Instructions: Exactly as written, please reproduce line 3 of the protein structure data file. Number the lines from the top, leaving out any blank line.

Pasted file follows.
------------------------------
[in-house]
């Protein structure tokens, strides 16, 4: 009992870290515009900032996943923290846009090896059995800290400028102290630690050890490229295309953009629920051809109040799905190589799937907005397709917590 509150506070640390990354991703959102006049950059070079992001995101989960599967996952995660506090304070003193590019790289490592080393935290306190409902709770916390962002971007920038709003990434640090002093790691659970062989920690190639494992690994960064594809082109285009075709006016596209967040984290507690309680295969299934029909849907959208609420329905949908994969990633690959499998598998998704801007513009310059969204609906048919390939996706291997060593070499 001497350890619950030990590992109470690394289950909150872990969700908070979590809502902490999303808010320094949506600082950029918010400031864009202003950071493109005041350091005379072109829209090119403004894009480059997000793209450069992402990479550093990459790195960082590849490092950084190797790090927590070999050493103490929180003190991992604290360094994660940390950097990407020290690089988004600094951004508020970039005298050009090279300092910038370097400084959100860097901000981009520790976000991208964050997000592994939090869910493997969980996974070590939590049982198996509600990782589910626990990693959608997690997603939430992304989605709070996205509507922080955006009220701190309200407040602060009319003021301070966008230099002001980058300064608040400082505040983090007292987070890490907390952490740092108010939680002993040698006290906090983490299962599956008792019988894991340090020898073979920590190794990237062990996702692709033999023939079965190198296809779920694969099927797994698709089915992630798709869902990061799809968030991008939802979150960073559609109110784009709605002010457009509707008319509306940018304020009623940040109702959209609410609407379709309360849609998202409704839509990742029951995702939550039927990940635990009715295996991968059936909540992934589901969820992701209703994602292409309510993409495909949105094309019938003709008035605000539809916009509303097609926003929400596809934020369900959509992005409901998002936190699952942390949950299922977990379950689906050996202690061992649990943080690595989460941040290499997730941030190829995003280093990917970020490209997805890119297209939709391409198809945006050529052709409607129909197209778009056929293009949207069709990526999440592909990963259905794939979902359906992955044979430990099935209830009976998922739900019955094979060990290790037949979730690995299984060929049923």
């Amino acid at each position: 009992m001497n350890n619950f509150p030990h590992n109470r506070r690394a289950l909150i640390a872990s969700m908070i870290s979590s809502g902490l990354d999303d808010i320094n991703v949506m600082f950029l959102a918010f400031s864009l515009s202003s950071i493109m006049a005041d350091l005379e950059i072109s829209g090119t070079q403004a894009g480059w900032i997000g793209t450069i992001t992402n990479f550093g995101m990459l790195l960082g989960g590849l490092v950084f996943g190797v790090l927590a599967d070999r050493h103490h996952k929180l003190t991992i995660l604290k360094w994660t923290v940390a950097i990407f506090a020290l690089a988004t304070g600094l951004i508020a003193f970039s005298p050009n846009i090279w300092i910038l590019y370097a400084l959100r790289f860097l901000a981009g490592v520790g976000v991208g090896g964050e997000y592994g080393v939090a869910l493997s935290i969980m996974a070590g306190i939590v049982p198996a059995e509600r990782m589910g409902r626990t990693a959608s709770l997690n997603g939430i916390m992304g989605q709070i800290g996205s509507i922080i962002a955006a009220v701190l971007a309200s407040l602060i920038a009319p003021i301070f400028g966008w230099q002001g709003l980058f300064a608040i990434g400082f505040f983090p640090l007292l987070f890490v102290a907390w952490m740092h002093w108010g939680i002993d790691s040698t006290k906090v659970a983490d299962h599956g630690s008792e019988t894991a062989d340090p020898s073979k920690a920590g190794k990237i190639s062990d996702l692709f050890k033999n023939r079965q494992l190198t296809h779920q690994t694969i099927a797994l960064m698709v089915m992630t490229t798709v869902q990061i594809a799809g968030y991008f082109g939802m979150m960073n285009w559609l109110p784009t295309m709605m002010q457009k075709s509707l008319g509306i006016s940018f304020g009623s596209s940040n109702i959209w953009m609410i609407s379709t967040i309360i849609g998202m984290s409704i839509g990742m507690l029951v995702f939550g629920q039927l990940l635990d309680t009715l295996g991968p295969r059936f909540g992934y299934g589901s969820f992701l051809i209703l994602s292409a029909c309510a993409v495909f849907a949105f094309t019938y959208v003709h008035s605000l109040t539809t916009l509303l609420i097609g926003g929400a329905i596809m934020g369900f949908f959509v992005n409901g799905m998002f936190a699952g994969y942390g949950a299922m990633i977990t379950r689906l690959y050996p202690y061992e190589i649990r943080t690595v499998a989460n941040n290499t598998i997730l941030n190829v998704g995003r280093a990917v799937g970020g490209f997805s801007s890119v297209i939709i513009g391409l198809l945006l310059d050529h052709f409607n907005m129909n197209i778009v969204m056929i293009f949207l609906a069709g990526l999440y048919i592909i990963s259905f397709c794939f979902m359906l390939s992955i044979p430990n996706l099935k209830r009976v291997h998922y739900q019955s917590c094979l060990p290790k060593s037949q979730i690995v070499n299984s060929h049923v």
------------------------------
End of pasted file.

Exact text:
């Amino acid at each position: 009992m001497n350890n619950f509150p030990h590992n109470r506070r690394a289950l909150i640390a872990s969700m908070i870290s979590s809502g902490l990354d999303d808010i320094n991703v949506m600082f950029l959102a918010f400031s864009l515009s202003s950071i493109m006049a005041d350091l005379e950059i072109s829209g090119t070079q403004a894009g480059w900032i997000g793209t450069i992001t992402n990479f550093g995101m990459l790195l960082g989960g590849l490092v950084f996943g190797v790090l927590a599967d070999r050493h103490h996952k929180l003190t991992i995660l604290k360094w994660t923290v940390a950097i990407f506090a020290l690089a988004t304070g600094l951004i508020a003193f970039s005298p050009n846009i090279w300092i910038l590019y370097a400084l959100r790289f860097l901000a981009g490592v520790g976000v991208g090896g964050e997000y592994g080393v939090a869910l493997s935290i969980m996974a070590g306190i939590v049982p198996a059995e509600r990782m589910g409902r626990t990693a959608s709770l997690n997603g939430i916390m992304g989605q709070i800290g996205s509507i922080i962002a955006a009220v701190l971007a309200s407040l602060i920038a009319p003021i301070f400028g966008w230099q002001g709003l980058f300064a608040i990434g400082f505040f983090p640090l007292l987070f890490v102290a907390w952490m740092h002093w108010g939680i002993d790691s040698t006290k906090v659970a983490d299962h599956g630690s008792e019988t894991a062989d340090p020898s073979k920690a920590g190794k990237i190639s062990d996702l692709f050890k033999n023939r079965q494992l190198t296809h779920q690994t694969i099927a797994l960064m698709v089915m992630t490229t798709v869902q990061i594809a799809g968030y991008f082109g939802m979150m960073n285009w559609l109110p784009t295309m709605m002010q457009k075709s509707l008319g509306i006016s940018f304020g009623s596209s940040n109702i959209w953009m609410i609407s379709t967040i309360i849609g998202m984290s409704i839509g990742m507690l029951v995702f939550g629920q039927l990940l635990d309680t009715l295996g991968p295969r059936f909540g992934y299934g589901s969820f992701l051809i209703l994602s292409a029909c309510a993409v495909f849907a949105f094309t019938y959208v003709h008035s605000l109040t539809t916009l509303l609420i097609g926003g929400a329905i596809m934020g369900f949908f959509v992005n409901g799905m998002f936190a699952g994969y942390g949950a299922m990633i977990t379950r689906l690959y050996p202690y061992e190589i649990r943080t690595v499998a989460n941040n290499t598998i997730l941030n190829v998704g995003r280093a990917v799937g970020g490209f997805s801007s890119v297209i939709i513009g391409l198809l945006l310059d050529h052709f409607n907005m129909n197209i778009v969204m056929i293009f949207l609906a069709g990526l999440y048919i592909i990963s259905f397709c794939f979902m359906l390939s992955i044979p430990n996706l099935k209830r009976v291997h998922y739900q019955s917590c094979l060990p290790k060593s037949q979730i690995v070499n299984s060929h049923v």